Some crimes tend directly to the destruction of society or to the sovereign who represents it; others affect individual citizens, by imperilling their life, their property, or their honour; whilst others, again, are actions contrary to the positive or negative obligations which bind every individual to the public weal.CHAPTER XXII. OF PROSCRIPTION.
Capital punishment becomes a spectacle for the majority of mankind, and a subject for compassion and abhorrence for others; the minds of the spectators are more filled with these feelings than with the wholesome terror the law pretends to inspire. But in moderate and continuing penalties the latter is the predominant feeling, because it is the only one. The limit, which the legislator should affix to the severity of penalties, appears to lie in the first signs of a feeling of compassion becoming uppermost in the minds of the spectators, when they look upon the punishment rather as their own than as that of the criminal.
It does not follow, because the laws do not punish intentions, that therefore a crime begun by some action, significative of the will to complete it, is undeserving of punishment, although it deserves less than a crime actually committed. The importance of preventing an attempt at a crime justifies a punishment; but, as there may be an interval between the attempt and the execution, the reservation of a greater punishment for a consummated crime may present a motive for its non-completion.
Who can protect himself from calumny, when it is armed by the strongest shield of tyranny, secrecy? What sort of government can that ever be where in every subject a ruler suspects an enemy, and is obliged for the sake of the general tranquillity to rob each individual of its possession?What is the best way of preventing crimes?What should we think of a government that has no other means than fear for keeping men in a country, to which they are naturally attached from the earliest impressions of their infancy? The surest way of keeping them in their country is to augment the relative welfare of each of them. As every effort should be employed to turn the balance of commerce in our own favour, so it is the greatest interest of a sovereign and a nation, that the sum of happiness, compared with that of neighbouring nations, should be greater at home than elsewhere. The pleasures of luxury are not the principal elements in this happiness, however much they may be a necessary remedy to that inequality which increases with a country’s progress, and a check upon the tendency of wealth to accumulate in the hands of a single ruler.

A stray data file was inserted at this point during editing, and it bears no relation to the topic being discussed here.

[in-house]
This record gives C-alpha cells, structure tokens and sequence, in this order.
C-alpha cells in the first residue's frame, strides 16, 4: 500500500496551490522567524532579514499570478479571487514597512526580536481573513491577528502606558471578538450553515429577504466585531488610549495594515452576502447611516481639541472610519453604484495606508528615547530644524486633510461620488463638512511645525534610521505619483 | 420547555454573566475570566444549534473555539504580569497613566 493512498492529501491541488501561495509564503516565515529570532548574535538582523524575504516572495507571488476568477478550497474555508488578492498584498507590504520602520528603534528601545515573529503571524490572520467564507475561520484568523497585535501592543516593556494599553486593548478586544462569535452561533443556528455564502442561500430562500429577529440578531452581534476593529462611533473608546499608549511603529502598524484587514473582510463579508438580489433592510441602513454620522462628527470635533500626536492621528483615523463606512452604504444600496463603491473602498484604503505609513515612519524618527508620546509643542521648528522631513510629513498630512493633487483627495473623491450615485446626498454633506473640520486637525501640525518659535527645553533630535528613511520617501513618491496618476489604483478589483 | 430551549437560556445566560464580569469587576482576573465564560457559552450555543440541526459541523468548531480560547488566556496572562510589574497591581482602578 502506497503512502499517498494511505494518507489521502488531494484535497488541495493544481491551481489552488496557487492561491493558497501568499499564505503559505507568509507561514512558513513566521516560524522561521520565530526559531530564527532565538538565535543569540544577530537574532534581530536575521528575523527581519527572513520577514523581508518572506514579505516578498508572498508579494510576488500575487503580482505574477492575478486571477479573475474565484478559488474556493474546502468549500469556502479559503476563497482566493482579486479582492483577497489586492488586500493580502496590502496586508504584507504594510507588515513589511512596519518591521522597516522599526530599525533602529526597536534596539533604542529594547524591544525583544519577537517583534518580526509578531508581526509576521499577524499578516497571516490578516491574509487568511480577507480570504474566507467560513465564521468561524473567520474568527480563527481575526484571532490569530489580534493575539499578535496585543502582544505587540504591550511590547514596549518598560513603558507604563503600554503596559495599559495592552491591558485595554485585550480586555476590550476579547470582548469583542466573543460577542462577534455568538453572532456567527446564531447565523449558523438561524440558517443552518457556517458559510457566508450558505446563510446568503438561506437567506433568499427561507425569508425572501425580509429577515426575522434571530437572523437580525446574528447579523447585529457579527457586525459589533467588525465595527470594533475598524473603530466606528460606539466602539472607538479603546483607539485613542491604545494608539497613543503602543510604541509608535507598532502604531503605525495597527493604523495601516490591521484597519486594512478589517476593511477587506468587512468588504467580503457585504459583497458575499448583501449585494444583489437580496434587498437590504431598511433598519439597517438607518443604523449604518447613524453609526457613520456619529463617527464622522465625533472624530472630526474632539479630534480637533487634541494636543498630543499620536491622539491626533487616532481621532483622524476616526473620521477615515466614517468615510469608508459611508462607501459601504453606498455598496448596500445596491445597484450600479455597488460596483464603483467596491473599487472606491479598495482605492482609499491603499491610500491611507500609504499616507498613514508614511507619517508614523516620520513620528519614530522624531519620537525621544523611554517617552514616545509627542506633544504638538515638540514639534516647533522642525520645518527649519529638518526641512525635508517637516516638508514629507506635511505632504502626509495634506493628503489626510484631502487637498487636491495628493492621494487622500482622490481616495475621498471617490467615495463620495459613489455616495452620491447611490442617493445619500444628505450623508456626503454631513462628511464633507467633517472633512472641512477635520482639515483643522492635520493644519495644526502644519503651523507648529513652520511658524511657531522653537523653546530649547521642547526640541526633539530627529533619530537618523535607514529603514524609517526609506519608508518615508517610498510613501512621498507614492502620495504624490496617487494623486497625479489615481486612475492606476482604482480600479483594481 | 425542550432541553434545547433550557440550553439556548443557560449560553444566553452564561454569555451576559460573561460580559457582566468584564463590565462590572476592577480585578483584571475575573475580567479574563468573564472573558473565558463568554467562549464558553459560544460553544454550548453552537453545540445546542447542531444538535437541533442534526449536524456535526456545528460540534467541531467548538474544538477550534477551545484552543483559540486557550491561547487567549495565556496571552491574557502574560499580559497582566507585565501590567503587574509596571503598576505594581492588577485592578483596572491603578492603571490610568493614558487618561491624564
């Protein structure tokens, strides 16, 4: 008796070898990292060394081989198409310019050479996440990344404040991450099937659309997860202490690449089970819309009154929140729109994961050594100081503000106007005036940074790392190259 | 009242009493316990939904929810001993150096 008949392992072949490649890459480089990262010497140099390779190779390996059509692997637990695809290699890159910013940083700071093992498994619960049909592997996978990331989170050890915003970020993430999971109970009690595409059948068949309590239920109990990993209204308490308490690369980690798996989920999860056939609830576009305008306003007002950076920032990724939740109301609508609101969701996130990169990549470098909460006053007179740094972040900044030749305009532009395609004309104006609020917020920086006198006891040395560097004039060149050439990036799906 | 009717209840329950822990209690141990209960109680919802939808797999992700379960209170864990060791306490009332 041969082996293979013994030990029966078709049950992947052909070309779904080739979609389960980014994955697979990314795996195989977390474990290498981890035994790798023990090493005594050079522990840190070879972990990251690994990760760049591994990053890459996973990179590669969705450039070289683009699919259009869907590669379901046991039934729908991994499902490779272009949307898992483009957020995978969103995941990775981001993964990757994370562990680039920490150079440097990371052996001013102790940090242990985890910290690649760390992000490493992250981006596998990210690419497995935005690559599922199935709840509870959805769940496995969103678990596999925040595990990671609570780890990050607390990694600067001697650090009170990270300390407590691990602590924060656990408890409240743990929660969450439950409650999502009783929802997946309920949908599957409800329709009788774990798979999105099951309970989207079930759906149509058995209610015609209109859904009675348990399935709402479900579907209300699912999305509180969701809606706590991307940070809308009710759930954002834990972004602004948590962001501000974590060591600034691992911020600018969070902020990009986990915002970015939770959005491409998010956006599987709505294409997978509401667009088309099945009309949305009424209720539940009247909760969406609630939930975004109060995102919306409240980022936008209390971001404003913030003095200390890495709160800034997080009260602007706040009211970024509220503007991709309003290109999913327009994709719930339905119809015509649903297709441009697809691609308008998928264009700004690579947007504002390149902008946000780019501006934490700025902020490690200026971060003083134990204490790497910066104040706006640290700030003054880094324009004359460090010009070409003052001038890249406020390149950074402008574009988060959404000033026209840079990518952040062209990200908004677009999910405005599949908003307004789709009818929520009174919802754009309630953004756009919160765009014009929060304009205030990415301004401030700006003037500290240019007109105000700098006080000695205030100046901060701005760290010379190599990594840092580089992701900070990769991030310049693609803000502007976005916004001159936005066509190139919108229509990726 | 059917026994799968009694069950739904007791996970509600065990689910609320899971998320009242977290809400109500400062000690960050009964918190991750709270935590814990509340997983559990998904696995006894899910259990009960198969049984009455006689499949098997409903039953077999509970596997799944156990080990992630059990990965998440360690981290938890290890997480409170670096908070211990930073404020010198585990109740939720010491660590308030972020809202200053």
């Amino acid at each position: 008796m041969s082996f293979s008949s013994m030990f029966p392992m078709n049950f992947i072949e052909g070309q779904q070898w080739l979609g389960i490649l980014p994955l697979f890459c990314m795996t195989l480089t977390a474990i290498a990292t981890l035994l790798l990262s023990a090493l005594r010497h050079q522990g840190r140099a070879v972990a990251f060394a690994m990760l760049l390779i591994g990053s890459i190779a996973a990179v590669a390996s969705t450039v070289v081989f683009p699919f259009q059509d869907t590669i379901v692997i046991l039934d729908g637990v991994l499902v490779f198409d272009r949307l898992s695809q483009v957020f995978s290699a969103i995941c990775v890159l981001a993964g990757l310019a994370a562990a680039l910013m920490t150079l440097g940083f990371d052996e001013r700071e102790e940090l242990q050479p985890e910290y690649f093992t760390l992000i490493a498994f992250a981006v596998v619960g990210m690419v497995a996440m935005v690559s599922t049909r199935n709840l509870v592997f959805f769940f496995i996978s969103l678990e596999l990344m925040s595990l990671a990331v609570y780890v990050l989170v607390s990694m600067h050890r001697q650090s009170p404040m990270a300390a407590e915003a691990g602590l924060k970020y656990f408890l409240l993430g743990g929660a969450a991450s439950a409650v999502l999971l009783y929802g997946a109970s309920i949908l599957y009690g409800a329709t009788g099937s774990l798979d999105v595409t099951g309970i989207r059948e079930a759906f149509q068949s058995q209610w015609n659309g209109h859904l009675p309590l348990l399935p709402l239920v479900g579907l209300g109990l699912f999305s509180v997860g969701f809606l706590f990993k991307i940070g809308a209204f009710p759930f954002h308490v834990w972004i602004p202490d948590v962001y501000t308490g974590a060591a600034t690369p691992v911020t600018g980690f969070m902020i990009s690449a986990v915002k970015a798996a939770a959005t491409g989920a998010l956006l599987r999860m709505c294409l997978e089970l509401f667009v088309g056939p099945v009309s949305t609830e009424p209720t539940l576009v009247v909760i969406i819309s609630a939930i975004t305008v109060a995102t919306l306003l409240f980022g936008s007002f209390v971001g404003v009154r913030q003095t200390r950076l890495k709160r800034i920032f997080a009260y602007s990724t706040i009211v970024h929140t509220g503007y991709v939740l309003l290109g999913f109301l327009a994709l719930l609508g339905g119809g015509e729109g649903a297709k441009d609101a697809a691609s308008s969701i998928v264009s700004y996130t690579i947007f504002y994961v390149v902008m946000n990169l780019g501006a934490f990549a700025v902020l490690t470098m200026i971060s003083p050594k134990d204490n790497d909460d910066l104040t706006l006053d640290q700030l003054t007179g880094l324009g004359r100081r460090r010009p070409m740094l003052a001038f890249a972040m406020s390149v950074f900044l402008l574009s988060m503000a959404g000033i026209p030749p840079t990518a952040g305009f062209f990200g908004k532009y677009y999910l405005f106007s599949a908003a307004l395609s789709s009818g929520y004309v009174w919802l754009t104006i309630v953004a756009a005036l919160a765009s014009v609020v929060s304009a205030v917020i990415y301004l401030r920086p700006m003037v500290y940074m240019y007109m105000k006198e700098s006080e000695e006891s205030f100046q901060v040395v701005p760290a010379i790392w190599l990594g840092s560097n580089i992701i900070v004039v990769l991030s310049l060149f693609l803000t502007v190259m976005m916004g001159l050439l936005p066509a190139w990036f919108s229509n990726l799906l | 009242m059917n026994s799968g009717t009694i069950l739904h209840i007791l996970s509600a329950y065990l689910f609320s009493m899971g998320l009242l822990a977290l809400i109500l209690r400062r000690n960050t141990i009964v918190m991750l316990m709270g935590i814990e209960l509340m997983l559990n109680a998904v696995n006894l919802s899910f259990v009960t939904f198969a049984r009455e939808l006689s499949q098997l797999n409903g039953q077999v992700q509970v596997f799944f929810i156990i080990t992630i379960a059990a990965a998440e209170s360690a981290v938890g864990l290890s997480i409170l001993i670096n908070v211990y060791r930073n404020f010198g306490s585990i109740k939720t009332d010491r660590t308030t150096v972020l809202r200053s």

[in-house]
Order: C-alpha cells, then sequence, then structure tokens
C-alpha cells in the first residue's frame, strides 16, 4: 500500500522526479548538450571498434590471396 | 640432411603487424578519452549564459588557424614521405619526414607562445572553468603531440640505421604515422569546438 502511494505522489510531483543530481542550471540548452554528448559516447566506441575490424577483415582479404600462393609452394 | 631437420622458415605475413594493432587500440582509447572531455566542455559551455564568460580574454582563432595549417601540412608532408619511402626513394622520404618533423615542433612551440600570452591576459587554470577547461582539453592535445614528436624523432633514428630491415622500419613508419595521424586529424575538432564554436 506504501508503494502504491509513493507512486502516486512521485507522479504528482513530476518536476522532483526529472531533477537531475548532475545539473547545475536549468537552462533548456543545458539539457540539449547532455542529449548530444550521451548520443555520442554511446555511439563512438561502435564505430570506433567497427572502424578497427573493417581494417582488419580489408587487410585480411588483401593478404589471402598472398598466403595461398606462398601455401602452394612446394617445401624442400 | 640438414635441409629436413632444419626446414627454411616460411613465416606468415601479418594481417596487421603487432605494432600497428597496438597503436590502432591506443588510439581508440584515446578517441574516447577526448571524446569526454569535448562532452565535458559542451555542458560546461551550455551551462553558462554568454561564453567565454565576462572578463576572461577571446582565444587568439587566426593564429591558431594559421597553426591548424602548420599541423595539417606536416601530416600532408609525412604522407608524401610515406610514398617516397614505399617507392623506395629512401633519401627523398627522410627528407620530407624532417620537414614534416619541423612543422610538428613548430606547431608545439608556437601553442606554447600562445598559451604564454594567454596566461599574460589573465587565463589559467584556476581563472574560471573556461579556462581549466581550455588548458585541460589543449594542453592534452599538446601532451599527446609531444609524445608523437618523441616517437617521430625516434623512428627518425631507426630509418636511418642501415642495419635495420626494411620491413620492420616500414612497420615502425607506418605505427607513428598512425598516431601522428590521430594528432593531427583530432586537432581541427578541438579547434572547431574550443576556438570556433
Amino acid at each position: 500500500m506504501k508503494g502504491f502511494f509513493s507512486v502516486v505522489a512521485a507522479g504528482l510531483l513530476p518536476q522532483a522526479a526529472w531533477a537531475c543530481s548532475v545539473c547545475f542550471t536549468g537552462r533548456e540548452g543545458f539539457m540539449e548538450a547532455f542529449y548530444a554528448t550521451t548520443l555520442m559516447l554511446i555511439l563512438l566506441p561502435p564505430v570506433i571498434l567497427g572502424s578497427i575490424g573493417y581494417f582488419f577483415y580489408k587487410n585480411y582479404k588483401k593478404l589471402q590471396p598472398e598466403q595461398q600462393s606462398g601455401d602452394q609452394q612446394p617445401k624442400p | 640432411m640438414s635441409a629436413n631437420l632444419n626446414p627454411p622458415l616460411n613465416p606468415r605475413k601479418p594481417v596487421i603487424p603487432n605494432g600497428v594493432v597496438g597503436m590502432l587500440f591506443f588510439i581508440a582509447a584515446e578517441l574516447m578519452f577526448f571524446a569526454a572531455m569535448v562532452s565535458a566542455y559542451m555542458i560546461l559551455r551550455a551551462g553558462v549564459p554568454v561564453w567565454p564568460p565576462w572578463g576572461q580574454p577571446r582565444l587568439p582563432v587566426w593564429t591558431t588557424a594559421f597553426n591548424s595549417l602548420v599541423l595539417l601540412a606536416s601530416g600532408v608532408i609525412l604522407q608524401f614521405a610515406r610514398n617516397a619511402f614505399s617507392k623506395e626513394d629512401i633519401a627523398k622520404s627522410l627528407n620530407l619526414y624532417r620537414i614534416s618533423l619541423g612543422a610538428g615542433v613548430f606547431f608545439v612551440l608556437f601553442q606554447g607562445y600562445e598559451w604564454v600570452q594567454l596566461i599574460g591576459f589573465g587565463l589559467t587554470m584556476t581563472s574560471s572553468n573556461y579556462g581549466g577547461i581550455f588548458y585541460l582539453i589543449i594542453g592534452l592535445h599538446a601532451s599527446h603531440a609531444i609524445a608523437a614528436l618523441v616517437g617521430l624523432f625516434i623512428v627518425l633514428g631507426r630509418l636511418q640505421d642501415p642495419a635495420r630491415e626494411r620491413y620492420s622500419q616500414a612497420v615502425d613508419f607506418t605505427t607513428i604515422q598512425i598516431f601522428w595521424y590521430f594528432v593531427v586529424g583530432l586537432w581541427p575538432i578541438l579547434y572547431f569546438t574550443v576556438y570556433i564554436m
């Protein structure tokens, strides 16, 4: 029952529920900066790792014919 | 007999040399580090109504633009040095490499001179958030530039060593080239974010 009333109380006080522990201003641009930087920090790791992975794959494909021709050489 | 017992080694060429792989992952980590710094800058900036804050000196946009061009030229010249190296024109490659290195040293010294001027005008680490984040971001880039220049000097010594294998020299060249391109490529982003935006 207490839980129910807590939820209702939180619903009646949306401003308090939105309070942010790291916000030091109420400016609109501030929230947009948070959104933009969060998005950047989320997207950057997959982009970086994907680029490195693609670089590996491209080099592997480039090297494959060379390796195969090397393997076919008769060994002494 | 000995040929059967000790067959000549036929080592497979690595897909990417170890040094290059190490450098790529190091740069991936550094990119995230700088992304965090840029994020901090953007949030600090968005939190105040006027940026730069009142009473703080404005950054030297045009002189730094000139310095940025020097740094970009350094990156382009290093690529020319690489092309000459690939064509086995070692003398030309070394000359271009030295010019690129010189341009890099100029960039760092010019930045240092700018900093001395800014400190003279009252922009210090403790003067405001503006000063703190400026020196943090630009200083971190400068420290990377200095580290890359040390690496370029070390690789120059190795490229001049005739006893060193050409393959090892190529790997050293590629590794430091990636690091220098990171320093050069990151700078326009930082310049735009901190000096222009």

The reason for translating afresh Beccaria’s ‘Dei Delitti e delle Pene’ (‘Crimes and Punishments’) is, that it is a classical work of its kind, and that the interest which belongs to it is still far from being merely historical.There is an apparent discrepancy in Beccaria’s first condemning death as too severe a punishment and then recommending lifelong servitude as one of more deterrent power; but Beccaria would have said that the greater certainty of the latter more than compensated for the greater severity of the other. As regards the relative power of the two punishments, it probably varies in different individuals, some men having a greater dread of the one, and some of the other. The popular theory certainly goes too far, when it assumes that all men have a greater dread of the gallows than of anything else. When George III. once granted a pardon to the female convicts in Newgate on condition of their transportation to New South Wales, though seventeen of them accepted the offer, there were yet six who preferred death to a removal from their native country. It is also stated by Howard that in Denmark the punishment in cases of infanticide, namely, imprisonment for life, with labour and an annual whipping on the place of the crime, was ‘dreaded more than death,’ which it superseded as a punishment.CHAPTER XXXVIII. FALSE IDEAS OF UTILITY.详情